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How to set a Record

Incidents Types

This incidents types list is a synthesis of syntheses of several national overall practice incidents databases. Some sources have been lost, however the synthesis remains. All sources were real, yet sorting the categories and especially the solution proposals are subjective (i.e. the 2012 CIVL Safety Officer). The records run already over several decades, but this list is of course open. So feel free to send any commentary, amendment or new case to the Safety Officer.  Lastly, this list is being corrected in native English and will be updated as soon as possible. Fly safe. 

 

issues

proposals

physiology
lack of oxygen flying down, oxygen set
dehydration drinking, camelback
hypoglycemia eating
cold weather checking, gloves, clothing
sun sunglasses, sunscreen, clothing, drinking
need to pee learning technique
white dots on retina good sunglasses
visual flaw (midair path) red tape, FLARM
airsick training
bad physical shape renounce
lack of sleeping renounce
tiredness renounce
scubadiving less than 12 hours before flight renounce
alcohol renounce
cannabis renounce
wounds on ground poor fitness
centrifugated lectures on high Gs dangers
loss of control without rescue opening lectures on high Gs dangers
psychology
personal worries renounce
feeling "beside" renounce
lack of experience training
start of season learning
carelessness training
speeding up delay
nervous delay
anger delay
excess of confidence learning
"testosterone" delay
distraction (camcorder...) delay
forgetting legloops starting with legloops
run stop in tandem launch poor preparation
student without guidance pedagogy flaw
panic pedagogy flaw
fear (adrenalin) training
risk taking with weather, aerology getting conscious (forgiving only 99% of times)
unavailability, overload comfort, tuned equipment
unavailability, overload simplifying, training
harness
forgetting to close legloops, waist strap linked legloops / shoulderstraps
impossible wanted parachute opening handle on pod, reached by both hands or 2 parachutes
unwanted parachute opening faired & fitted pod handle
legs injuries suit ballast limits to lightest pilots
spine injuries deployable airbag
equipment
face wounds by glasses glasses without sharp rim
loosing helmet tested geometry, strong chin strap
"neck breaker" minimal fairing behind helmet
brain rotational wounds MIPS helmet technology
jamming cord on launch outside attachments by cow hitches or quick links, no hook nor (radio) wire
difficult parachute opening pilot chute on pod
pilot chute break freefall tested pilot chute
separation on parachute opening parachute bridle connected to harness safety frame
parachute burst in terminal velocity opening freefall tested sail, shock absorber
injuries upon landing under parachute size suited to gross weight
parachute pod opened before throwing protected closing loop, lines stowed on pod
drowning upon water landing lecture about cases & reactions, equipment design
glider
loss of control during launch, dragged easier sail behaviour, Rose system
collapses kept entangled more lines in the upper front part of the pyramid?
cutting or fatigue line break proper size lines
collapses, late reaction for low AoA solid profiles?
collapses, turbulence at max speed max speed below max potential speed
spiral stability improve design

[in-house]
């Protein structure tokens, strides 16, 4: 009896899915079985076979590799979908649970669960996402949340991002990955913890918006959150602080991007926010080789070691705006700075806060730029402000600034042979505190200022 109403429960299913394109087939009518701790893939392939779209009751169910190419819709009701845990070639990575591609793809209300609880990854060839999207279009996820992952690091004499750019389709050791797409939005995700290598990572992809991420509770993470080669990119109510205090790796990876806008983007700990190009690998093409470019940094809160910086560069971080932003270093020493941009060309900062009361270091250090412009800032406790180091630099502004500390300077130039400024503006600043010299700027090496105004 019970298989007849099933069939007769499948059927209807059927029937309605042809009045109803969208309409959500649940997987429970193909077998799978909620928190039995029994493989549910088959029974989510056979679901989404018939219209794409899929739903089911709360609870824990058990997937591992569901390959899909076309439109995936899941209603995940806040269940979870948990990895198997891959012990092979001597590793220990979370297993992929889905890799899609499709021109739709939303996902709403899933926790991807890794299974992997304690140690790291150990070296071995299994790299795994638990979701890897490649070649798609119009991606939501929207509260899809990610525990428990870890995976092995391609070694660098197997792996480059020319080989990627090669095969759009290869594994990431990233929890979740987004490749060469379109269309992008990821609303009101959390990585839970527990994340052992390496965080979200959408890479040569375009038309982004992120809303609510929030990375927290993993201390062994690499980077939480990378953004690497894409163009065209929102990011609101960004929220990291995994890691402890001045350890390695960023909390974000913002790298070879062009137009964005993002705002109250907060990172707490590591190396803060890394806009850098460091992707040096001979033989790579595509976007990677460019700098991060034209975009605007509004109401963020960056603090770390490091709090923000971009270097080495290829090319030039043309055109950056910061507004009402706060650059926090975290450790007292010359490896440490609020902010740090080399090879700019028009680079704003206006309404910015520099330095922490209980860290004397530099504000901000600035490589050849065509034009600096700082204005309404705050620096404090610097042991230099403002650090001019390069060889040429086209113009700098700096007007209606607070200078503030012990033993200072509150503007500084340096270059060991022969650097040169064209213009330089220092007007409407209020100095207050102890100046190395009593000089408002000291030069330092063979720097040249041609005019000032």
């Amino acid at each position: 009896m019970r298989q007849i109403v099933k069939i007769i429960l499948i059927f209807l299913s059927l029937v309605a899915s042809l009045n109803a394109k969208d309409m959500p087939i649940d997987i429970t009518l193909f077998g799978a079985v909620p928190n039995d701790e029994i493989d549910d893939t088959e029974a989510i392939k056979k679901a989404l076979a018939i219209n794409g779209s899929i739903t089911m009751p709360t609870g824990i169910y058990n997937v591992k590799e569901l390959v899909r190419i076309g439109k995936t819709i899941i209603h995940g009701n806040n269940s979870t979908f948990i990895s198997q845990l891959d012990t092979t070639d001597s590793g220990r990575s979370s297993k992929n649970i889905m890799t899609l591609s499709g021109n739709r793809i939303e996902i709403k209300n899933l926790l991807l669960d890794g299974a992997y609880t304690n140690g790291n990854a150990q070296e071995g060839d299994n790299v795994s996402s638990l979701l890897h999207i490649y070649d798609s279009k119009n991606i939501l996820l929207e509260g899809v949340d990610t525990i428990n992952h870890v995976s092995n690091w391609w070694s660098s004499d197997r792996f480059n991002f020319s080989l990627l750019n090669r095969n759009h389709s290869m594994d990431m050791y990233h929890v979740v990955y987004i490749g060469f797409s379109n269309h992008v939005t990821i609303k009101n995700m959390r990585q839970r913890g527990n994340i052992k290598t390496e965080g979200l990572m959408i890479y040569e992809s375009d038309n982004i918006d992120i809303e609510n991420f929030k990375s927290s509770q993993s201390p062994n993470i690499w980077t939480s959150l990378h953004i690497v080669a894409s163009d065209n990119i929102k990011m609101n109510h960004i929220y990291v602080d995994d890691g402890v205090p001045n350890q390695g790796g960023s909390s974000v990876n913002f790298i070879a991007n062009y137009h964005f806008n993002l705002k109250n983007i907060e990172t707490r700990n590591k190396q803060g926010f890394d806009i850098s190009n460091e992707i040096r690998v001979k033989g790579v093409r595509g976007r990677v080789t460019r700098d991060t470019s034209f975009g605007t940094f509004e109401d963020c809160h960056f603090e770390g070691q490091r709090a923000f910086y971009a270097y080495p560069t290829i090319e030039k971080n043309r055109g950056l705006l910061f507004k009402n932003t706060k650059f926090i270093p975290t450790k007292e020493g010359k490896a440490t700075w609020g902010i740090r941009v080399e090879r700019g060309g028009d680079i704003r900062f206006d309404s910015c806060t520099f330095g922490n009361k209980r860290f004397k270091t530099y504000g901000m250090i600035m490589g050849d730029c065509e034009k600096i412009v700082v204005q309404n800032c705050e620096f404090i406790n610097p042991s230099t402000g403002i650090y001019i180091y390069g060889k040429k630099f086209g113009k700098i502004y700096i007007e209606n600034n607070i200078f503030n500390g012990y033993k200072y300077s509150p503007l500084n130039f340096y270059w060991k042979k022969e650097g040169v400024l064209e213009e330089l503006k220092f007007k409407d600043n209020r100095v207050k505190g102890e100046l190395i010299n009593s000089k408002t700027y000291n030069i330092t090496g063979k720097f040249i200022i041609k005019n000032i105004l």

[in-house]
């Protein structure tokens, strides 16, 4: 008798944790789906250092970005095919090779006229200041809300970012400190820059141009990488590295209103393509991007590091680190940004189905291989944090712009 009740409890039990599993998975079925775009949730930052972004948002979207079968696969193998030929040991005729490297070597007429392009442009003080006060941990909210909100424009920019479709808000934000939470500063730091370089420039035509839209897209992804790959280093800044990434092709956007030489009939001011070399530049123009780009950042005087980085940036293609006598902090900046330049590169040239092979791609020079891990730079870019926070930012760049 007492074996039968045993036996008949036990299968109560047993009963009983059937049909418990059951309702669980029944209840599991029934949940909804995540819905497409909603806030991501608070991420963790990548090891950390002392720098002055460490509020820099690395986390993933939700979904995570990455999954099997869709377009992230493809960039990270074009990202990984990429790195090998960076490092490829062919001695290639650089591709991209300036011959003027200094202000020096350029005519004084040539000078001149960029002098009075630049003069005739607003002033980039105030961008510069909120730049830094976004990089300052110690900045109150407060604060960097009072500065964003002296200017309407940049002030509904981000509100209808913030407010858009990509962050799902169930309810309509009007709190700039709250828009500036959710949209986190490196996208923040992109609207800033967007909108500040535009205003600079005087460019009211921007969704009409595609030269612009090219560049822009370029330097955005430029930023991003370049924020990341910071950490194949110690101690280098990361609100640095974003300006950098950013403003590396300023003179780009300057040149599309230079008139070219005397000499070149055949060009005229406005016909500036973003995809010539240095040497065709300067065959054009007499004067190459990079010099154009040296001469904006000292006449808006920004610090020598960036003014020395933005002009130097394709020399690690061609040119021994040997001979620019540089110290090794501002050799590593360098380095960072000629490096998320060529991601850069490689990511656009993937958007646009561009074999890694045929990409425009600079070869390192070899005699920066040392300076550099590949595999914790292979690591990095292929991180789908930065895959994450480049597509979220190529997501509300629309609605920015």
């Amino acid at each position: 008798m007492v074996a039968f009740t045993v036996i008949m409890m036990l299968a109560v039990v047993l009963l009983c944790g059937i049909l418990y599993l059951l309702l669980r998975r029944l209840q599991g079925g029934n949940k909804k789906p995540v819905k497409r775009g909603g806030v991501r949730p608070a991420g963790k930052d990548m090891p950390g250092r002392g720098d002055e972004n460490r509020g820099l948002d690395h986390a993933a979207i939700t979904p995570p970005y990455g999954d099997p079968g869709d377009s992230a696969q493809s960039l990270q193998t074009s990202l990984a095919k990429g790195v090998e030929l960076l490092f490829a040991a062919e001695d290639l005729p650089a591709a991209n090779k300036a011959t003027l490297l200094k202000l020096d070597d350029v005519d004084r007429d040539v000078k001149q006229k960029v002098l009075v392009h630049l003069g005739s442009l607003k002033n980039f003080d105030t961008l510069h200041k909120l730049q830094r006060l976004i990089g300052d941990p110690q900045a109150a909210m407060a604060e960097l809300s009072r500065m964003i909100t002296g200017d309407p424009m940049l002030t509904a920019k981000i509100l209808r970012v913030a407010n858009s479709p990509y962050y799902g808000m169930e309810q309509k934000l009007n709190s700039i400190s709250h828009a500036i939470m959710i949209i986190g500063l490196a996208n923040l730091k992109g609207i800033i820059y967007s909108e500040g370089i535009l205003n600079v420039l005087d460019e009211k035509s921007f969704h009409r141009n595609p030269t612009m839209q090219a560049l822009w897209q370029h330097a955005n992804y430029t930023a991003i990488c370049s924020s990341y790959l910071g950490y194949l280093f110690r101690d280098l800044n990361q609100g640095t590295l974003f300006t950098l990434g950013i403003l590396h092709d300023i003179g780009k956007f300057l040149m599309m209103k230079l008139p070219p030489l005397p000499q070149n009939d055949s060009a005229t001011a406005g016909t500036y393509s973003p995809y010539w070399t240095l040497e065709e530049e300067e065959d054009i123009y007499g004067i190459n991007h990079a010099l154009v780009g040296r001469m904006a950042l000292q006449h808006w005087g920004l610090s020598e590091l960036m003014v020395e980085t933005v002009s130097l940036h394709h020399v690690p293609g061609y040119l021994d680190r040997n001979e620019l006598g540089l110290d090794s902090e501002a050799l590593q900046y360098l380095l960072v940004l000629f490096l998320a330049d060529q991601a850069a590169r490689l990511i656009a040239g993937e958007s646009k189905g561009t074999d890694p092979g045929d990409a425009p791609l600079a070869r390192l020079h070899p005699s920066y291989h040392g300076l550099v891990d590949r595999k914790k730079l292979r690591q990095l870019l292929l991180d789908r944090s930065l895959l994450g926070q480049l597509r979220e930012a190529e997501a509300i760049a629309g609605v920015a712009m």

environment
protruding nail, cord jamming on launch surfacing
"rocket" launch under winch tow, unrecoverable stall if line break restricted tension below 50 m, improve operator's skills
impossible release on lock out high tension suited release (no 3 nor 2 cord loops system)
aircraft collision with winch tow line winch tow activity on airmaps
obstacle on landing cutting fences / trees
control
spinaker effect simplifying, training
poor sail rising control simplifying, training
line mix simplifying, training
gust training
low angle of attack training
passenger / pilot interaction poor preparation or briefing
back into slope sail control & anticipating
lockout sail control & anticipating
collision following rules, watching & anticipating
collapse training, SIV
stall / surge training, SIV
spin training, SIV
parachutal improving sail control & altitude management
pilot wrapped up in sail lectures on aerobatics
unwanted rescue opening equipment preparation
high wind improving wind analysis & anticipating
poor approach, low turn long straight final
gradient improving wind analysis & anticipating
collapse due to obstacles improving judgement
obstacle on landing improving judgement & anticipating
no braking improving judgement, pedagogy
competition
overcrowded start gate adapting period between launch opening and 1st start, ex. 1 to 2 hours
high altitude oxygen sets
collapse reduce speed by task design
lost pilots mobile phone on (what's app), live tracking, SPOT
dangerous task line / final glide flight corridor over landable & aerologically safe zones
overcrowded landing keeping daily turn direction (adapting line position on field) if possible
principles
mental training: visualise problems & emergency procedures
aware of consequences (aviation's hardest is the ground)
aware of own (changing) limits: adrenalin, visual flaws; not cheating with oneself
fit & awake (distraction, excitement...)
ability to renounce: no dishonor but maturity
using logic rather than procedures learned by heart
simplifying procedures to lower work load
anticipating worsening situation (act instead of react), having an alternate
not relying on luck
safety scale (green: fly, yellow: watch ground, red: land)
humility, incorporate mistake's occurrence (airline pilots make 1 / hour)
accepting & assuming mistakes, listening to criticism even from less experienced persons
stepping in if detecting danger or incompetence
declaring incidents to increase common experience
putting stress on little mistakes: 1st step towards accident